“The idea that there are other narratives just doesn’t pan out,” said Mastro, who researches racial and ethnic stereotyping in the media with a particular interest in Latinos. “It’s immigration and almost entirely threat-driven,” she said. “You just don’t see other themes emerge, and Latinos are almost exclusively portrayed as undocumented Mexicans,” she added.

Source: The Modern Newsroom Is Stuck Behind The Gender And Color Line : Code Switch : NPR

This is what you get wrong when you talk about diversity in the workplace – Recode

Just one more approach to help people understand and appreciate diversity issues:

A lot of tech companies say they want to make progress on diversity and inclusion. Code2040, a nonprofit that gets its name from the year people of color are projected to be the majority of the U.S. population, argues that just saying that isn’t enough. Businesses need to act.

“It’s often positioned as an add-on,” Code2040 CEO Laura Weidman Powers said on the latest episode of Recode Decode, hosted by Kara Swisher. “What really needs to be the case is to change the core of what you’re doing. We’re not saying, ‘Keep hiring the way you’re hiring and also do this diversity thing on the side.’ [We are saying,] ‘You need to change the way you hire in order to be more inclusive.’”

You can listen to Recode Decode on iTunes, Google Play Music, TuneIn, Stitcherand SoundCloud.

Code2040 focuses specifically on “underrepresented minorities” — black and Latino/Latina students who have 18 percent of computer science degrees but only three percent to five percent of the jobs in Silicon Valley.

Powers said that since the nonprofit launched in 2012, Code2040 has found more and more support for its annual “fellows program,” which charges companies to connect them with talented minorities whom they might otherwise overlook. This summer, it will place more than 100 black and Latino students in tech offices.

But there’s still a long way to go. She said managers and employees, even the ones who mean well, often fall into traps that set everyone back — for example: “unconscious bias” training that doesn’t give attendees the ability to apply anything they learn.

“Talking about unconscious or implicit bias can seem to let people off the hook,” Powers said. “It’s been shown if you do unconscious bias training and it’s like, ‘Hey, everybody’s got bias,’ then the takeaway is, ‘Oh, phew, it’s not me! It’s just humans because we need to learn how to be scared of snakes so you make assumptions!’ You can get farther away from making progress.”

“Folks go to our trainings, they go back to their desks, and there’s half a dozen black and Latino interns who are working there,” she added. “They actually get a chance to see: ‘How inclusive is my culture? What is the experience of these individuals coming through?’ That makes a big difference, putting a face to the work and actually having a chance to build those skills.”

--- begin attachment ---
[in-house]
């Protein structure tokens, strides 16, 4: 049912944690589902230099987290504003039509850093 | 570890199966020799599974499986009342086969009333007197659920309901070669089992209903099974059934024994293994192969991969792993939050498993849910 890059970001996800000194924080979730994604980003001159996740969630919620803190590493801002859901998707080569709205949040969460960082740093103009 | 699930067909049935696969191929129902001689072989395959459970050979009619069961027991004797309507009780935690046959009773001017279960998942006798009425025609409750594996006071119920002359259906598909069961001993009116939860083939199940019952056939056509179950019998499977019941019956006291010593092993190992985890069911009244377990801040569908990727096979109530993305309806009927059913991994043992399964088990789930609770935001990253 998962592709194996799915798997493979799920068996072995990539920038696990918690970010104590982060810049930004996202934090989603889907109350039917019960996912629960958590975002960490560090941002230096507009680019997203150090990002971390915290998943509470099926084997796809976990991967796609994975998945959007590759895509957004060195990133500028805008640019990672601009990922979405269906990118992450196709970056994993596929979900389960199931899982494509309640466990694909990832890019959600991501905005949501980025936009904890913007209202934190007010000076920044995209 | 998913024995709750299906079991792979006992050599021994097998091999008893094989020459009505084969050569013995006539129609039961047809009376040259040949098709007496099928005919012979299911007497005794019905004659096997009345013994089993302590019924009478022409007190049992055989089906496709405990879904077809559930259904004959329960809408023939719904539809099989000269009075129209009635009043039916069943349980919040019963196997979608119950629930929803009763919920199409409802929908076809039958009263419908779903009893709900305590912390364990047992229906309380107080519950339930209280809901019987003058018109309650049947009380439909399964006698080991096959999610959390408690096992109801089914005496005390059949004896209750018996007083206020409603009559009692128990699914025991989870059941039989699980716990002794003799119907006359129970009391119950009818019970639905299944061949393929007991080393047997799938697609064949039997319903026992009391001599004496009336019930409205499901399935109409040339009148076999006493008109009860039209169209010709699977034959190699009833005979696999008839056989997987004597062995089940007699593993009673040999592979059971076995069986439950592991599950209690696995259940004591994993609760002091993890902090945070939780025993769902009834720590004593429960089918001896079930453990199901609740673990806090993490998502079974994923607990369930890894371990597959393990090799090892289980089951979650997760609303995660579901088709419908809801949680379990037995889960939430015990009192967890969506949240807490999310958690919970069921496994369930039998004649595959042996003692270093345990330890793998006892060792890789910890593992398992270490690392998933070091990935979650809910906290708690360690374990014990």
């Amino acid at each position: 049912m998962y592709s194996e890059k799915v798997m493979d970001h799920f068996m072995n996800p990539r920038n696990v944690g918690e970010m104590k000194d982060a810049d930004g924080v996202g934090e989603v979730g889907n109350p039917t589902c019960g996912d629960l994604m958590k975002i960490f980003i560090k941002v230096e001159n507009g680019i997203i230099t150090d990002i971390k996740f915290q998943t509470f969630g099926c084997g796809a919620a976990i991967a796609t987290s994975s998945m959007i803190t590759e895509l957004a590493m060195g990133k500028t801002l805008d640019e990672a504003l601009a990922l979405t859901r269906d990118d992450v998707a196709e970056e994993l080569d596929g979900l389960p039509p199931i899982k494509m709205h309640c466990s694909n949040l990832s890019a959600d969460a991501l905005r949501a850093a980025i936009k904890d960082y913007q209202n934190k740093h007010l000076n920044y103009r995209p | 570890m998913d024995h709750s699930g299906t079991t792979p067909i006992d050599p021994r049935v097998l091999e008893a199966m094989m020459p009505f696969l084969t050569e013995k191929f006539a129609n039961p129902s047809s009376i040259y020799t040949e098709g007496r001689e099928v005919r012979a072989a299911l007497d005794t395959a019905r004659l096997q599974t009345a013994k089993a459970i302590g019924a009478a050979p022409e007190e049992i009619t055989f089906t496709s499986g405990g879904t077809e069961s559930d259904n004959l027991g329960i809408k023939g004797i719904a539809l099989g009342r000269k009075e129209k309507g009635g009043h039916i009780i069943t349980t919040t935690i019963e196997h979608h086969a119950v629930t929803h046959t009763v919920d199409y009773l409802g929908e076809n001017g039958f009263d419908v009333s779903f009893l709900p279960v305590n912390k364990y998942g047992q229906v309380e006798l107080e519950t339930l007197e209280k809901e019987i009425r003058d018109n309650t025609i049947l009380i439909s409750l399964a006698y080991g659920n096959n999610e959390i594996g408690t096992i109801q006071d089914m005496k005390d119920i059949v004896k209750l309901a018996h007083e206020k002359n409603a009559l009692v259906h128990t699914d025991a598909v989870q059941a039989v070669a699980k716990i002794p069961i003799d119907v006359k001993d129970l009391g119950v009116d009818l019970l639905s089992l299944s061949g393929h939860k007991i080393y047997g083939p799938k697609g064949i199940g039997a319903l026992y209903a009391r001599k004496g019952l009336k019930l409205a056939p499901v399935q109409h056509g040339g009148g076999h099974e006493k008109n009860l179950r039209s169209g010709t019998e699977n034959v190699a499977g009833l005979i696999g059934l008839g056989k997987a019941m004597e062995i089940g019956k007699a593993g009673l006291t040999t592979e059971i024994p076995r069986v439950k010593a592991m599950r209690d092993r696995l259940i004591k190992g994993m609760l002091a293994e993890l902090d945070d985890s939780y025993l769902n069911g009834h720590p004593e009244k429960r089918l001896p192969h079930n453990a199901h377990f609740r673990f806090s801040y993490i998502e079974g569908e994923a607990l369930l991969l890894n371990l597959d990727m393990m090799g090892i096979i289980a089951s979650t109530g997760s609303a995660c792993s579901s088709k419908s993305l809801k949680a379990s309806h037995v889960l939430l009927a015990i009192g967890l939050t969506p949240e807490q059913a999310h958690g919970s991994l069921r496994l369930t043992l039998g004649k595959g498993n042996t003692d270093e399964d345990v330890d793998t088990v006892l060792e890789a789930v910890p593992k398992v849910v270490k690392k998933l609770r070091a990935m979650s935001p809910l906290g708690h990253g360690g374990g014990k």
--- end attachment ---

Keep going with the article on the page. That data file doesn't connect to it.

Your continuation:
Source: This is what you get wrong when you talk about diversity in the workplace – Recode

Samara’s 2017 Democracy 360 Second Report Card on How Canadians Communicate, Participate and Lead in Politics – Visible Minority Methodology Issues

While I have great respect for the work Samara does and continues to do, as exemplified in their latest report, I would be remiss in not pointing out some serious methodological mistakes made with respect to visible minority representation.

Their diversity numbers:

While our current Cabinet was selected to be more reflective of the Canadian population, Parliament generally, with 74% men, still has a long way to go. Women represent half of Canada’s population, but they are only 26% of its MPs. Visible minorities are better represented—they make up 17% of MPs and 19% of the population. Indigenous MPs make up 3% of the House and 4% of the population. In terms of representation of the youngest cohort of voters Canadians, representation has lost ground since 2015. Only 4% of MPs in the 41st Parliament are aged 18 to 30, a cohort that comprises 17% of the Canadian population.

The two mistakes are:

  • Using the wrong baseline for visible minority representation. Samara uses the overall population of visible minorities (19 percent) rather than the correct baseline of 15 percent, those visible minorities who are also Canadian citizens and thus able to vote. This is the second time that this incorrect baseline has been used and should be corrected for future reports; and,
  • Their count of the number of visible minority MPs is wrong. The correct count is 47, not the 53 indicated in the chart below.

The corrected numbers show visible minorities forming 14 percent of the House of Commons (2015 election), compared to 15 percent of the visible minority voting population. A good result.

Samara and I have shared our respective data sets and discussed these concerns and they have been forthcoming on the reasons for the discrepancies. Their count of visible minorities included some Indigenous MPs and Alexandra Mendès (but not Pablo Rodriguez) and they used the overall visible minority population to be consistent with their earlier report.

For future reports, my main recommendations:

  • for women, foreign-born and Indigenous MPs, use the authoritative parlinfo biographical information which would avoid mis-categorization of Indigenous as visible minority MPs;
  • use existing analysis rather than re-inventing the wheel. Erin Tolley, Kai Chan and I all came up with the 47 number (Erin and I compared notes to ensure that neither of us missed anything, Kai did his work independently; and,
  • use the population of visible minorities who are also Canadian citizens as the baseline, not the total visible minority population.

Their numbers for foreign-born, women and Indigenous MPs are correct, taken from the site (however the graphics are not – 40 versus the correct figure of 41 foreign-born, 81 versus 88 women, 9 versus 11 Indigenous peoples).

Source: 2017 Democracy 360